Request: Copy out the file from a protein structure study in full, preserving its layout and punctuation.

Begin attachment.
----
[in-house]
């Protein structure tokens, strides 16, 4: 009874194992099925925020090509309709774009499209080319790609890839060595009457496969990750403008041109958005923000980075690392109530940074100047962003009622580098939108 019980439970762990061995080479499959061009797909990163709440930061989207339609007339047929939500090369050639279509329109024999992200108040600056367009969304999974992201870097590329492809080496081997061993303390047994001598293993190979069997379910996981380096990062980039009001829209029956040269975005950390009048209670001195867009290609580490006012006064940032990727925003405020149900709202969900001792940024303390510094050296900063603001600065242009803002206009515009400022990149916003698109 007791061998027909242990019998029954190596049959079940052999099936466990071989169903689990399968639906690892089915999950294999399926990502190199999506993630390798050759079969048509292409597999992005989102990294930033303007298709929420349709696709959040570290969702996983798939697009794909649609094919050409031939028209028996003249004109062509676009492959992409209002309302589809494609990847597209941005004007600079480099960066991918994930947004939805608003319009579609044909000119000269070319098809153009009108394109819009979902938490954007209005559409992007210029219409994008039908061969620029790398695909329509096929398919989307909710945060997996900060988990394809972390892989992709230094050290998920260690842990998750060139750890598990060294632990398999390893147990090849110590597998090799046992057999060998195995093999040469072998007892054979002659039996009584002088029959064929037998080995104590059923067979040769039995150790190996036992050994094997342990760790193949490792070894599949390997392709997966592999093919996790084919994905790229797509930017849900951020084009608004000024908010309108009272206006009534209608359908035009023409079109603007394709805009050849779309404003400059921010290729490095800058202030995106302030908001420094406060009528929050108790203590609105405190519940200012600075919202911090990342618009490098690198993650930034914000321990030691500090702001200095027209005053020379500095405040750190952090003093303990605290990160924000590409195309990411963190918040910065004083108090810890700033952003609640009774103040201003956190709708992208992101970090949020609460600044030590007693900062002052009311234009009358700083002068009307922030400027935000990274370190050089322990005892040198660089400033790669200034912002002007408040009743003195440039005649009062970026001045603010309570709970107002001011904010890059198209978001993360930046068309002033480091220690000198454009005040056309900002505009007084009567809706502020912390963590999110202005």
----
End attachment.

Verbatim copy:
[in-house]
């Protein structure tokens, strides 16, 4: 009874194992099925925020090509309709774009499209080319790609890839060595009457496969990750403008041109958005923000980075690392109530940074100047962003009622580098939108 019980439970762990061995080479499959061009797909990163709440930061989207339609007339047929939500090369050639279509329109024999992200108040600056367009969304999974992201870097590329492809080496081997061993303390047994001598293993190979069997379910996981380096990062980039009001829209029956040269975005950390009048209670001195867009290609580490006012006064940032990727925003405020149900709202969900001792940024303390510094050296900063603001600065242009803002206009515009400022990149916003698109 007791061998027909242990019998029954190596049959079940052999099936466990071989169903689990399968639906690892089915999950294999399926990502190199999506993630390798050759079969048509292409597999992005989102990294930033303007298709929420349709696709959040570290969702996983798939697009794909649609094919050409031939028209028996003249004109062509676009492959992409209002309302589809494609990847597209941005004007600079480099960066991918994930947004939805608003319009579609044909000119000269070319098809153009009108394109819009979902938490954007209005559409992007210029219409994008039908061969620029790398695909329509096929398919989307909710945060997996900060988990394809972390892989992709230094050290998920260690842990998750060139750890598990060294632990398999390893147990090849110590597998090799046992057999060998195995093999040469072998007892054979002659039996009584002088029959064929037998080995104590059923067979040769039995150790190996036992050994094997342990760790193949490792070894599949390997392709997966592999093919996790084919994905790229797509930017849900951020084009608004000024908010309108009272206006009534209608359908035009023409079109603007394709805009050849779309404003400059921010290729490095800058202030995106302030908001420094406060009528929050108790203590609105405190519940200012600075919202911090990342618009490098690198993650930034914000321990030691500090702001200095027209005053020379500095405040750190952090003093303990605290990160924000590409195309990411963190918040910065004083108090810890700033952003609640009774103040201003956190709708992208992101970090949020609460600044030590007693900062002052009311234009009358700083002068009307922030400027935000990274370190050089322990005892040198660089400033790669200034912002002007408040009743003195440039005649009062970026001045603010309570709970107002001011904010890059198209978001993360930046068309002033480091220690000198454009005040056309900002505009007084009567809706502020912390963590999110202005």